Guilt can be a barrier to adaptive grieving and it comes up often in the Grief and Loss groups I facilitate. Many times the guilt centers around end of life decisions, a difficult discussion prior to a loved one’s death; lack of action/awareness/not stopping the loss (common with suicide or loss of a child) or lack of emotion or demonstrable emotion soon after the loss.
With many of these events, broadening the memory beyond the event(s) just before the loss, helping folks remain factual in describing the “story” of the loss, differentiating the cause of legitimate guilt from the cause and consequences of the loss and evidence based narratives can help to resolve the guilt. However, even when a person understands that the guilt they feel in relation to a loss “doesn’t make sense” the feelings of guilt may still exist.
One way to address the emotion of guilt is to accept and act with it instead of fighting or holding on to it. This isn’t about admitting to a wrong that does not exist or going back in time to correct one that does. There are activities that can help resolve guilt regardless of whether or not it is “legitimate”.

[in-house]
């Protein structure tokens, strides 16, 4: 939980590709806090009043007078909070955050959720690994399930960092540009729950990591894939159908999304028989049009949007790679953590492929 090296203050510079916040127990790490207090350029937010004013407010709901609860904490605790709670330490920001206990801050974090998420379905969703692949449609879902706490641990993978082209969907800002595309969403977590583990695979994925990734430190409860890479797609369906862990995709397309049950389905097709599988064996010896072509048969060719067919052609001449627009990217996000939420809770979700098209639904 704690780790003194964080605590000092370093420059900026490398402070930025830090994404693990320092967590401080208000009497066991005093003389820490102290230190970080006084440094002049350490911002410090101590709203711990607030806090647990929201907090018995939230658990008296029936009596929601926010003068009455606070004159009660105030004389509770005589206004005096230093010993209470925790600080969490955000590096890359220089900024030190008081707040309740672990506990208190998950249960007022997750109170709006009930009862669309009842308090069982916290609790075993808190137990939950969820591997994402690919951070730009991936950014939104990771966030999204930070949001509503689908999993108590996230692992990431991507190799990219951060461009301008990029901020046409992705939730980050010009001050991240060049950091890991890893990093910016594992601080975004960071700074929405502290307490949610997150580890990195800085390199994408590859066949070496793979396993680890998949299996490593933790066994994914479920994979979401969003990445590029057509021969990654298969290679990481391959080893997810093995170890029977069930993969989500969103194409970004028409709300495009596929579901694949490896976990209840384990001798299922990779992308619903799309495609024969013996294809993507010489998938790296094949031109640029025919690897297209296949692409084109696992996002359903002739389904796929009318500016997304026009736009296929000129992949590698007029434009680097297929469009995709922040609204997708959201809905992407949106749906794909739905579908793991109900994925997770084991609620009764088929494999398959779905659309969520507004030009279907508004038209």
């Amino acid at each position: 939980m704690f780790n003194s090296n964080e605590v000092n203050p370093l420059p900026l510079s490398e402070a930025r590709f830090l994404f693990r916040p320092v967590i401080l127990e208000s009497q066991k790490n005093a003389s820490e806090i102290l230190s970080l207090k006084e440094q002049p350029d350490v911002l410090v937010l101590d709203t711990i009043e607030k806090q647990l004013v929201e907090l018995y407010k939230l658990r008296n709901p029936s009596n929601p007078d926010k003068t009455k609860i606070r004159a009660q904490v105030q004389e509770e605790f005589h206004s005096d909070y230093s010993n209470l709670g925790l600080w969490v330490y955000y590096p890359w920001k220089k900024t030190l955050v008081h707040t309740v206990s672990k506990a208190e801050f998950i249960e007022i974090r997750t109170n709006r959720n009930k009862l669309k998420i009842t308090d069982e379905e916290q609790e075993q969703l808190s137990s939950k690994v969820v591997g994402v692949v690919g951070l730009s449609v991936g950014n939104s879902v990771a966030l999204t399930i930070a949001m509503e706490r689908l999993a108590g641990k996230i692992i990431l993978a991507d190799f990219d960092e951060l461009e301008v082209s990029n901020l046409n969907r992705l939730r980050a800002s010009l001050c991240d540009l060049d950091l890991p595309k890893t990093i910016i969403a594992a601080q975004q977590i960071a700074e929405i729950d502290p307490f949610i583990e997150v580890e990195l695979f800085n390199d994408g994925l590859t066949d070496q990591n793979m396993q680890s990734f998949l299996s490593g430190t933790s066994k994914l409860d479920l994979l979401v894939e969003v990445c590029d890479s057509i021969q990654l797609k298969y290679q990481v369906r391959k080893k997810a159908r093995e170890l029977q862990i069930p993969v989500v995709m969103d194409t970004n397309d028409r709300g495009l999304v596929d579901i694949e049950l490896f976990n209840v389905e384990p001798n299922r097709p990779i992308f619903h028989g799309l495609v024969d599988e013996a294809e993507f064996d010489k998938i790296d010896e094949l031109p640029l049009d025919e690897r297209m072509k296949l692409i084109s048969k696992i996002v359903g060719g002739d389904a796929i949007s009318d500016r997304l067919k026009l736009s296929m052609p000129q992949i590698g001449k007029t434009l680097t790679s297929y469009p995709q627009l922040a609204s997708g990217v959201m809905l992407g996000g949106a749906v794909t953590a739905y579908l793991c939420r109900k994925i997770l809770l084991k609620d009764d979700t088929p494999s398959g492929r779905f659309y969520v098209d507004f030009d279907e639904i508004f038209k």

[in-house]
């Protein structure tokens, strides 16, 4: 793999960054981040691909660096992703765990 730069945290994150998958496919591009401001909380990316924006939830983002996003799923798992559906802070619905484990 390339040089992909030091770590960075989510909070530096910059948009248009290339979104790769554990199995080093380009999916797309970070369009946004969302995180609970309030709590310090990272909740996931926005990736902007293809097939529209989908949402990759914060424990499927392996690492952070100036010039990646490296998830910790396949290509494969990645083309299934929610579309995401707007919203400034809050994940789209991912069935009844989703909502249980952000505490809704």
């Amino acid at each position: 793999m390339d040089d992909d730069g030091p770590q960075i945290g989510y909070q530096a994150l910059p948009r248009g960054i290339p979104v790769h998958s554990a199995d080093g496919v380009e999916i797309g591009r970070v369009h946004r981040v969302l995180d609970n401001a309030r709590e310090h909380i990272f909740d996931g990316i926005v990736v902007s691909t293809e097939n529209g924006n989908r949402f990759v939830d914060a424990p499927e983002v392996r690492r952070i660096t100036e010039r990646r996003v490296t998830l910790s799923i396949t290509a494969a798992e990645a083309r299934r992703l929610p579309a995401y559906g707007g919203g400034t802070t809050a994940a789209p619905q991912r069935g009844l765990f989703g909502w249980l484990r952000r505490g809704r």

One effective method is contribution, to get involved with an organization or event(s) that is in someway connected to the loss; in whatever capacity you feel ready for. Sometimes it can be as simple as joining a bereavement group and taking opportunities to relate your experience to that of others. Another possibility is to take part in a fund raising activity or volunteer in an organization that seeks to raise money for research, respite or some other need related to the issue. This provides us the opportunity to pay down “the debt” (whether real or perceived) and allows us to use the emotion of guilt productively while building a supportive network of friends that can understand our loss in a way many others may not. Lastly it gives us an opportunity to take control of our grieving while providing evidence to our capacity.
It is important for folks to be aware of how their loss has affected them and make safety and self-care a priority. For example, volunteering in an oncology unit soon after the loss of a loved one to cancer might be too much.
Apologies for the re-post. The post was published as an aside despite having a title.
- Grieving For Grief (ptbertram.wordpress.com)